Charlotte Pollard: The Further Adventuress is a Doctor Who audio boxset from Big Finish Productions. Paul McGann and India Fisher are reunited to celebrate the twentieth anniversary of the introduction between these characters. There are four episodes that have been directed by Ken Bentley.
Alan Barnes begins this set with The Mummy Speaks! which takes place in 1841 Paris. The Doctor and Charley Pollard attend the Carnaval de Paris and encounter a 4000-year-old mummy that speaks and participates in breaking into houses. This actually turns out to be one of the more comedic episodes. It’s a solid start to the set. McGann and Fisher demonstrate that the chemistry that charmed the fans in the early days of Big Finish is still as formidable as ever.
Lisa McMullin continues the ride with Eclipse. On a planet called Pteron, the Doctor and Charley encounter a swarm of moths that go on the attack. They learn that the Hellstrung may have a legitimate grievance against the settlers. This episode was actually quite interesting because of some interesting revelations as to what drives these creatures. There is an effectively disturbing transformation that was well presented in audio form.
Eddie Robson follows up with The Slaying of the Writhing Mass which has the Doctor and Charley getting caught up with a group of time tourists who are trying to witness an event in which a legendary cosmic entity is destroyed. They find that not everything presented in the telling is quite right. This one was a little hard to follow at times. It’s not bad, but I would probably consider this one the least enjoyable in this collection.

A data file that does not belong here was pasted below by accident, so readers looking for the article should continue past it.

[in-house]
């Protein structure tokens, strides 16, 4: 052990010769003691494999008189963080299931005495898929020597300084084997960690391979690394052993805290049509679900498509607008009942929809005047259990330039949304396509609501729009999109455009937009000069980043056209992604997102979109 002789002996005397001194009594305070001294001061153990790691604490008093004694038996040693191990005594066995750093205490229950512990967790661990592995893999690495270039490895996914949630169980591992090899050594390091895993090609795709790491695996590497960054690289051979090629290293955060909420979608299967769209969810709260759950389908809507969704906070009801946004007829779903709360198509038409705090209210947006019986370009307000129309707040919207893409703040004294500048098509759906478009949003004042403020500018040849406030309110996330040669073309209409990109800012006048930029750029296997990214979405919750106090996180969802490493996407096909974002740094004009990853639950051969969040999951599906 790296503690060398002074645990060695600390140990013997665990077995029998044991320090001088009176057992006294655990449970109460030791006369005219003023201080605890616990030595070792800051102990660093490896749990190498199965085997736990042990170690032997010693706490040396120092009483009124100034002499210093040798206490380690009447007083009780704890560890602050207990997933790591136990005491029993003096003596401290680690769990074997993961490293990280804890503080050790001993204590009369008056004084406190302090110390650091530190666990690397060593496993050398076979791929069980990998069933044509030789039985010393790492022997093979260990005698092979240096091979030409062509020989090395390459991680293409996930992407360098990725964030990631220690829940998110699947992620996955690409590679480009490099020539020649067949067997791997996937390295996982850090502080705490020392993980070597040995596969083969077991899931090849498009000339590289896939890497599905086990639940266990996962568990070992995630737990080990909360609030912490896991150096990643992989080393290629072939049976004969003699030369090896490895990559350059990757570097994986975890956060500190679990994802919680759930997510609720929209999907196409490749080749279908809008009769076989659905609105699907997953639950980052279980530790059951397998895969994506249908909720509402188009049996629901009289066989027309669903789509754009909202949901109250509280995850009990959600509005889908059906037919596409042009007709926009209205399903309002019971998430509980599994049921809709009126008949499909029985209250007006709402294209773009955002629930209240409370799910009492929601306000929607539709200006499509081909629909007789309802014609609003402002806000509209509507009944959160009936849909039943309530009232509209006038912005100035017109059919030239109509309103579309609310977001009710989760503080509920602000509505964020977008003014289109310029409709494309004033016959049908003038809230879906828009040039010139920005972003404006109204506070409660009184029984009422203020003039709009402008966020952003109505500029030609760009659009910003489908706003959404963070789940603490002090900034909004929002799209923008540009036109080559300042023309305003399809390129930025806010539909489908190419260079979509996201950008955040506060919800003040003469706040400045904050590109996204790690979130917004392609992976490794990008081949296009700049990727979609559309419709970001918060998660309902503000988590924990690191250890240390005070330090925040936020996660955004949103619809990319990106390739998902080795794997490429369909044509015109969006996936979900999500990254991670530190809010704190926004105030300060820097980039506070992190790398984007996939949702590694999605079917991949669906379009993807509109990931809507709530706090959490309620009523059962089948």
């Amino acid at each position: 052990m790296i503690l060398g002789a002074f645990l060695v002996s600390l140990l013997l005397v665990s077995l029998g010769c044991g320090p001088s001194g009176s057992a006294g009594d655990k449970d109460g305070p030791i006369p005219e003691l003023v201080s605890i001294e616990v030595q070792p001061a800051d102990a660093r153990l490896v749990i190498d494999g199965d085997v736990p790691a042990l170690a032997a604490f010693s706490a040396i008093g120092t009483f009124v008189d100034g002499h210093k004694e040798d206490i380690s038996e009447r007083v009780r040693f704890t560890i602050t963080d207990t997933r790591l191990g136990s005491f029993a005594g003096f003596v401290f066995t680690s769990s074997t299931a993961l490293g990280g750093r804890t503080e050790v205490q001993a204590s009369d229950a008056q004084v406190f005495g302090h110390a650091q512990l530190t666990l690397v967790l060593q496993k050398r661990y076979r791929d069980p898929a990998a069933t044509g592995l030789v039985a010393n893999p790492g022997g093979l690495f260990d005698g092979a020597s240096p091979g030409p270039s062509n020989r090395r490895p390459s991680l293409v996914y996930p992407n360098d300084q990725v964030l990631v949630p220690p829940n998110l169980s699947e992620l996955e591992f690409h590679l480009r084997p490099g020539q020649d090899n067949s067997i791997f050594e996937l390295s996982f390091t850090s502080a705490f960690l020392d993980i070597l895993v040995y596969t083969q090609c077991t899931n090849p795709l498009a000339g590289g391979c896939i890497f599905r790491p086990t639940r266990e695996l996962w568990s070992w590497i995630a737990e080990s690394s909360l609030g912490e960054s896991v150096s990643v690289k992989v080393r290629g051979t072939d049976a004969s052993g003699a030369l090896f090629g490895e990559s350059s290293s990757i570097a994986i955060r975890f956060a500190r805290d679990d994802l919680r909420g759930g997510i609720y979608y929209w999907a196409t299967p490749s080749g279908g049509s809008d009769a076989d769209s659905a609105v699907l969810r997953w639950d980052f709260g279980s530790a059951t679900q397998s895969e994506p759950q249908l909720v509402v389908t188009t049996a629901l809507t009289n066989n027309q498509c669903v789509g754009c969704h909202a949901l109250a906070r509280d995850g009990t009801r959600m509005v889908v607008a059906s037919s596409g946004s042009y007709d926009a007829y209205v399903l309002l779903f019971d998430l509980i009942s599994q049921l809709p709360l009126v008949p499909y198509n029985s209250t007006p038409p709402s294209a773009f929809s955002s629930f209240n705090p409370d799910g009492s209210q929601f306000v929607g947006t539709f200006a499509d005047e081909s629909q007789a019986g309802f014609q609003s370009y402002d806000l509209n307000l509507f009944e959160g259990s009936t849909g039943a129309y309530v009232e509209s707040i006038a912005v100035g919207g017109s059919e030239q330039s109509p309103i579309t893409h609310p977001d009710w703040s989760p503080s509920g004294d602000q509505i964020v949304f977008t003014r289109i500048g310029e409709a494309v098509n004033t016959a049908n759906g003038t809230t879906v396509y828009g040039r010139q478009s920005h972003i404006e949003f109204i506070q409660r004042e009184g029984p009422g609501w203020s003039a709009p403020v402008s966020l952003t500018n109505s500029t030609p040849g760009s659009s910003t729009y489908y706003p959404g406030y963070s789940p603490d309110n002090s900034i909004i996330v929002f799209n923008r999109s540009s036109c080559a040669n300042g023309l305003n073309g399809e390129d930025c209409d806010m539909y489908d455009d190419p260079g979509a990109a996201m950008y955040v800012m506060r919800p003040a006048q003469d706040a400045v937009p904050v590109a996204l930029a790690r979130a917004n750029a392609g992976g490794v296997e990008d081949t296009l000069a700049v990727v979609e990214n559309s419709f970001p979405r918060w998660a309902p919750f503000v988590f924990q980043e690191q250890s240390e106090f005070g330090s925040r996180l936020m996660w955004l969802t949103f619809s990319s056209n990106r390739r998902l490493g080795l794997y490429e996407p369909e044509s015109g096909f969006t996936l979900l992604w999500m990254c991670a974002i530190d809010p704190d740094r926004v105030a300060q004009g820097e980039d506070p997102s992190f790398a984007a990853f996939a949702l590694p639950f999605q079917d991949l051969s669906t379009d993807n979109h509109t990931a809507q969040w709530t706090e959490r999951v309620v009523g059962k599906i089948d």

Finally, Nicholas Briggs returns to pen the script for Heart of Orion, which is a follow-up to another audio play entitled Sword of Orion. The Doctor and Charley learn the fate of an android ally after they respond to a distress call which brings them back to the Garazone System. They find that many people have gone missing, and their old friend may have something to do with it. This one was a strong finish to the set, which is consistent with Briggs’ accomplishments. The earlier story had the Cybermen, which Briggs chose to avoid in this one. I like the Cybermen, but I felt that Briggs made the right call on not having them involved again.
For Big Finish fans, this hits the right notes of nostalgia. India Fisher still puts in a compelling performance. Paul McGann delivers as well. There are no masterpieces in this set, but it still is quite enjoyable, largely because of the reunion between McGann and Fisher. I wouldn’t mind revisiting this particular TARDIS team further.